Different carvers have different motivations, and different approaches. There is an interesting moment in a CBC documentary made in the 60’s when Richard Thompkins who was then living in Nova Scotia , is asked by the narrator how he evolved into full time carving. Richard who answers questions simply and honestly said “I used to work polishing automobile bumpers, and when I got into carving I liked smooth lines and surfaces. I started with a nude and did some abstract sculptural things before I went commercial and started to produce my own version of small animals and birds. I developed a style for each, and continued to make them in bulk”. When the narrator then asked him if he like many carvers found the act of carving relaxing, he answered, “No, not really. When I get a big order to fill it can make me quite tense. Richard was a straight shooter. For Richard, it was not about accolades or great profit. He developed a simple, minimalist style using mostly butternut, which he then rubbed down with linseed oil and lacquered, until it was slick and sleek, almost resembling midcentury Danish Teak furniture. His work was highly finished, with a straight forward elegance, and his prices were very reasonable. You could buy a nice little beaver carving in his shop for $2 – $3. He worked on volume. His work was not only sold in the towns he set up shop. He would also fill orders for hundreds of bears and raccoons, etc. from gift shops in Ottawa, Toronto, and British Columbia. Many thousands of his works have found their way into homes as souvenirs and gifts. He would wood burn his signature “Richard” on the bottom of the pieces, followed by Canada. Thus many people believed that was his actual name, Richard Canada.
Richard Thompkins was born in Hamilton, Ontario in 1930. He did a stint polishing chrome automobile bumpers in Sudbury, and spent a short time in the Canadian Navy. He then suffered a back injury and moved to Cookstown, where he bought some woodworking tools and started carving. He opened a shop selling and repairing antiques, and there began to sell his carvings as he developed them.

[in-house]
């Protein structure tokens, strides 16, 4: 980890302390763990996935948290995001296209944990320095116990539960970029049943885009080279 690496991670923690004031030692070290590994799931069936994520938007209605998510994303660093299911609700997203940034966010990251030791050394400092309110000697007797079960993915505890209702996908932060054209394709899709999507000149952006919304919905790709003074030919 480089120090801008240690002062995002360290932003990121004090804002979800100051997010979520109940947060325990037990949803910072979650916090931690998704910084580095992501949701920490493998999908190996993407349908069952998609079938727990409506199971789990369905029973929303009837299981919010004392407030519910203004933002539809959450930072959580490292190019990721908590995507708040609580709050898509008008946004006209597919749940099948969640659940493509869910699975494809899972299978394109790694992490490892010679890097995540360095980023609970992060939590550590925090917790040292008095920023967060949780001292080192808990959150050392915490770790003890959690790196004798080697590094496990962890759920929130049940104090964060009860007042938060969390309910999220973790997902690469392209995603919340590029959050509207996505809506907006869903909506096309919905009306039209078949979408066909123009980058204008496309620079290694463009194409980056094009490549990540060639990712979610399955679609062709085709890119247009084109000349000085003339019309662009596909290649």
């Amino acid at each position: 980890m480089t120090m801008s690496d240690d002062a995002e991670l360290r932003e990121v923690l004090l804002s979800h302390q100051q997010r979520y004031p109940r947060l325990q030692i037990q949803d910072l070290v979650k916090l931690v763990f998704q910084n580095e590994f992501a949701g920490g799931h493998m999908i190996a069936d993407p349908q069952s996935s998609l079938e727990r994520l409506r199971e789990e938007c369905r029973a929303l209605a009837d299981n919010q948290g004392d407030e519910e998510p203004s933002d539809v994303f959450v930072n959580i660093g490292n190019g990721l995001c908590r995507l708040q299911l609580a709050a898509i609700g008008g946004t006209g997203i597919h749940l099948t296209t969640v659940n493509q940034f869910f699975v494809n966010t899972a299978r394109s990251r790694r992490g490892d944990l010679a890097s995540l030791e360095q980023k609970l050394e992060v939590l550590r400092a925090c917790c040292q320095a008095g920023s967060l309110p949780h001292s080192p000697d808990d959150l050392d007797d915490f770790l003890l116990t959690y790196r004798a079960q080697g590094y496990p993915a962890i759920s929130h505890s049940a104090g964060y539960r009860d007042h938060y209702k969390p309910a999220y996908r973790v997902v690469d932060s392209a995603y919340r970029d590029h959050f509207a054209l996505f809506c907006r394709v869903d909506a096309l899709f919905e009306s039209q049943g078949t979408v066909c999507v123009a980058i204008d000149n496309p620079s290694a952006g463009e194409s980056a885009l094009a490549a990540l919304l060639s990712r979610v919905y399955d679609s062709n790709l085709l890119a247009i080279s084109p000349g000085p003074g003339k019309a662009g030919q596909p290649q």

In 1968 he moved his family to Upper Port la Tour, a fishing town in Nova Scotia, where he had a small shop selling his carvings. During this time he would come back to Ontario twice a year to collect his preferred woods – butternut, walnut and basswood. Nova Scotia was not as good financially as he hoped for, so in 1972 he packed up his family and moved to Port Dover.
Things picked up. He joined up with local folk artist Lois Garrett, and potter Dona Matthews to sell from a rented shop in what had been an old net Shanty, and called it the Red Heron. It was a small work space, about 100 square feet with additional retail space on the main floor and living quarter upstairs.
In 1986 Richard moved to Kelowna, British Columbia, where he continued to carve in spite of advancing arthritis. He died of cancer in 1995.
There is an excellent small exhibition of Richard Thompkins works on at the Port Dover Harbour Museum until June 23, 2018. You should pop in if you are by this way. Assistant curator Katie Graham has even made a small but effective 20 page catalogue which accompanies the exhibit and is for sale for $15. Thanks to the museum, and photographer Marcia MacKinnon for allowing me to use their photographs.
Nice job Phil.
Great post and thanks for the pictures, simple and delightful raccoons…I had not been aware of Richard’s carvings. Thanks Phil
I just found an amazing set of four birds at a Salvation Army Thrift store for $5 (total) in Savannah, Georgia (USA). They are incredibly beautiful. I just learned the story of Richard. Thanks for sharing. Very interesting!